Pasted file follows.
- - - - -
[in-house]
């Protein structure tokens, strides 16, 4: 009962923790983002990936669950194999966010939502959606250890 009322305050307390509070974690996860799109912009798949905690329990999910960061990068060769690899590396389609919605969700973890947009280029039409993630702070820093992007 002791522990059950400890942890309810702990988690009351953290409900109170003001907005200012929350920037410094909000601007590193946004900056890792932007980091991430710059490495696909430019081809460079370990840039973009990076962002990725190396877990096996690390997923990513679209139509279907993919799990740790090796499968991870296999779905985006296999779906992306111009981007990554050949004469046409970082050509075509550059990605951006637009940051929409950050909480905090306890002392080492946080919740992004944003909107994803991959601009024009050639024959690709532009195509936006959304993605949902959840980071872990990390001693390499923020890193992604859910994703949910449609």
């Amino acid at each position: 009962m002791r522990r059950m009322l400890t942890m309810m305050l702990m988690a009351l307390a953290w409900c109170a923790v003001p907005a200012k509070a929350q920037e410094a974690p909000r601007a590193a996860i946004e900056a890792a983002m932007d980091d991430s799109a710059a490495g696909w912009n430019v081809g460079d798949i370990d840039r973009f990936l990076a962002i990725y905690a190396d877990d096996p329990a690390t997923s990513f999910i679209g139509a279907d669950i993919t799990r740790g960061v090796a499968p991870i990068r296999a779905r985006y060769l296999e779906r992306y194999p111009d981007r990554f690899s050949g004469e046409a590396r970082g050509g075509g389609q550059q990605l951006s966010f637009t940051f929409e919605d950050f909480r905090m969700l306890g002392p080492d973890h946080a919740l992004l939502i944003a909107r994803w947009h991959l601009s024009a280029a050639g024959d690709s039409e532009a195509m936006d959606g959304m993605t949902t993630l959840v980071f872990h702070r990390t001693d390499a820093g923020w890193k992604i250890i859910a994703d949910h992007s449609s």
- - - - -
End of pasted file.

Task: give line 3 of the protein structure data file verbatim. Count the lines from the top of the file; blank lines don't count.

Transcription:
């Amino acid at each position: 009962m002791r522990r059950m009322l400890t942890m309810m305050l702990m988690a009351l307390a953290w409900c109170a923790v003001p907005a200012k509070a929350q920037e410094a974690p909000r601007a590193a996860i946004e900056a890792a983002m932007d980091d991430s799109a710059a490495g696909w912009n430019v081809g460079d798949i370990d840039r973009f990936l990076a962002i990725y905690a190396d877990d096996p329990a690390t997923s990513f999910i679209g139509a279907d669950i993919t799990r740790g960061v090796a499968p991870i990068r296999a779905r985006y060769l296999e779906r992306y194999p111009d981007r990554f690899s050949g004469e046409a590396r970082g050509g075509g389609q550059q990605l951006s966010f637009t940051f929409e919605d950050f909480r905090m969700l306890g002392p080492d973890h946080a919740l992004l939502i944003a909107r994803w947009h991959l601009s024009a280029a050639g024959d690709s039409e532009a195509m936006d959606g959304m993605t949902t993630l959840v980071f872990h702070r990390t001693d390499a820093g923020w890193k992604i250890i859910a994703d949910h992007s449609s």